Quantifying & Modeling Multimodal Interactions: An Information Decomposition Framework

Part of Advances in Neural Information Processing Systems 36 (NeurIPS 2023) Main Conference Track

Bibtex Paper


Paul Pu Liang, Yun Cheng, Xiang Fan, Chun Kai Ling, Suzanne Nie, Richard Chen, Zihao Deng, Nicholas Allen, Randy Auerbach, Faisal Mahmood, Russ R. Salakhutdinov, Louis-Philippe Morency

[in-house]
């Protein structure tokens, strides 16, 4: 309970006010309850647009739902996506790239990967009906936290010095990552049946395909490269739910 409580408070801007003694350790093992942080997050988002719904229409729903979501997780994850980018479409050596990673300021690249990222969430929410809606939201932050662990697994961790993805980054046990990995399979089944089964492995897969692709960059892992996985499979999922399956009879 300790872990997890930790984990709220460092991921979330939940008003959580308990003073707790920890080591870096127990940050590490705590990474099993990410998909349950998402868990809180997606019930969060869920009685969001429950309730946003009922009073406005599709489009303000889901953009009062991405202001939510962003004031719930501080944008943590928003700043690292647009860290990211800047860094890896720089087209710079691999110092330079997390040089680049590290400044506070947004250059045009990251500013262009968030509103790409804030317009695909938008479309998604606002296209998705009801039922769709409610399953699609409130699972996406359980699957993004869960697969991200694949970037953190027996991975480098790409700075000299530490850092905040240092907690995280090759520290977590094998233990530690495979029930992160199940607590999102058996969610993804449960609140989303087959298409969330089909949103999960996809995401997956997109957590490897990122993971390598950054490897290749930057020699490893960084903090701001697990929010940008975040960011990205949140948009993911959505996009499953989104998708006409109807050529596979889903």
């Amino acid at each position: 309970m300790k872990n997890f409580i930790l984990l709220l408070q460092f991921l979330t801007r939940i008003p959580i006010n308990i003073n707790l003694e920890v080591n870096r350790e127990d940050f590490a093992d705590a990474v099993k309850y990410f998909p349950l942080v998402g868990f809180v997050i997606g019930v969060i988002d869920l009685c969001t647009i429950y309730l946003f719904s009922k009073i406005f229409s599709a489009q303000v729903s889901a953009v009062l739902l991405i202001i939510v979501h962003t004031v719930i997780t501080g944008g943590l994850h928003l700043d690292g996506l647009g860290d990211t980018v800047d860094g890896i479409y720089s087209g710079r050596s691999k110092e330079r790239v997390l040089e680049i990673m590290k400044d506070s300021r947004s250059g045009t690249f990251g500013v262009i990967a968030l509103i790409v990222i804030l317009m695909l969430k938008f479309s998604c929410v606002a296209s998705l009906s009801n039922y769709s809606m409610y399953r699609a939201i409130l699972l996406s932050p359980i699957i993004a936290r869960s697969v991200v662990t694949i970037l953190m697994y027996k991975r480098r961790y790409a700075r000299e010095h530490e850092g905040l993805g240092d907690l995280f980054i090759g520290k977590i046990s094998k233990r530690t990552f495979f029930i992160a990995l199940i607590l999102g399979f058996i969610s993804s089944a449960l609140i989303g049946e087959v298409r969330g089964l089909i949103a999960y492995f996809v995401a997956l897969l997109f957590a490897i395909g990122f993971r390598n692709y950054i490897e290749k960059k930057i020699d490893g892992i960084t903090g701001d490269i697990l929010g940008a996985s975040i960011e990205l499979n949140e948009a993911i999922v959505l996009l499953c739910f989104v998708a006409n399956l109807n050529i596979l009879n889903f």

The recent explosion of interest in multimodal applications has resulted in a wide selection of datasets and methods for representing and integrating information from different modalities. Despite these empirical advances, there remain fundamental research questions: How can we quantify the interactions that are necessary to solve a multimodal task? Subsequently, what are the most suitable multimodal models to capture these interactions? To answer these questions, we propose an information-theoretic approach to quantify the degree of redundancy, uniqueness, and synergy relating input modalities with an output task. We term these three measures as the PID statistics of a multimodal distribution (or PID for short), and introduce two new estimators for these PID statistics that scale to high-dimensional distributions. To validate PID estimation, we conduct extensive experiments on both synthetic datasets where the PID is known and on large-scale multimodal benchmarks where PID estimations are compared with human annotations. Finally, we demonstrate their usefulness in (1) quantifying interactions within multimodal datasets, (2) quantifying interactions captured by multimodal models, (3) principled approaches for model selection, and (4) three real-world case studies engaging with domain experts in pathology, mood prediction, and robotic perception where our framework helps to recommend strong multimodal models for each application.